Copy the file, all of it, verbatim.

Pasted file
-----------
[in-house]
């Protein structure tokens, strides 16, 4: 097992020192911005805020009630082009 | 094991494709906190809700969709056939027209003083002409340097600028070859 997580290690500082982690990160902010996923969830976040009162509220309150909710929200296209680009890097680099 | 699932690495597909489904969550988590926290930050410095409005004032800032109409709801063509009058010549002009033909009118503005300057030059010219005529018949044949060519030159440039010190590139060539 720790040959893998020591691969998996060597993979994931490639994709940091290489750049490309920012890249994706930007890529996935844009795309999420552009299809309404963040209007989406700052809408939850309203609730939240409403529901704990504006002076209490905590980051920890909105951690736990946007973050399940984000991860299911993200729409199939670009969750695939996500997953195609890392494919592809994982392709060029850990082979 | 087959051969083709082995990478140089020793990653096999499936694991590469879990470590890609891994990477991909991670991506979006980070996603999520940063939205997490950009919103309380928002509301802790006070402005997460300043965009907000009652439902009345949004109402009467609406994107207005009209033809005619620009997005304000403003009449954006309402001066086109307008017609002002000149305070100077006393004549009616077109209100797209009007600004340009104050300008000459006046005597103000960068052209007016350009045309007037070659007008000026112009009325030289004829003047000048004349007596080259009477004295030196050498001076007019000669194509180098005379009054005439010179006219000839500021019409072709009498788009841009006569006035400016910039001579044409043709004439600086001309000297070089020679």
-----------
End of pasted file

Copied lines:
[in-house]
């Protein structure tokens, strides 16, 4: 097992020192911005805020009630082009 | 094991494709906190809700969709056939027209003083002409340097600028070859 997580290690500082982690990160902010996923969830976040009162509220309150909710929200296209680009890097680099 | 699932690495597909489904969550988590926290930050410095409005004032800032109409709801063509009058010549002009033909009118503005300057030059010219005529018949044949060519030159440039010190590139060539 720790040959893998020591691969998996060597993979994931490639994709940091290489750049490309920012890249994706930007890529996935844009795309999420552009299809309404963040209007989406700052809408939850309203609730939240409403529901704990504006002076209490905590980051920890909105951690736990946007973050399940984000991860299911993200729409199939670009969750695939996500997953195609890392494919592809994982392709060029850990082979 | 087959051969083709082995990478140089020793990653096999499936694991590469879990470590890609891994990477991909991670991506979006980070996603999520940063939205997490950009919103309380928002509301802790006070402005997460300043965009907000009652439902009345949004109402009467609406994107207005009209033809005619620009997005304000403003009449954006309402001066086109307008017609002002000149305070100077006393004549009616077109209100797209009007600004340009104050300008000459006046005597103000960068052209007016350009045309007037070659007008000026112009009325030289004829003047000048004349007596080259009477004295030196050498001076007019000669194509180098005379009054005439010179006219000839500021019409072709009498788009841009006569006035400016910039001579044409043709004439600086001309000297070089020679």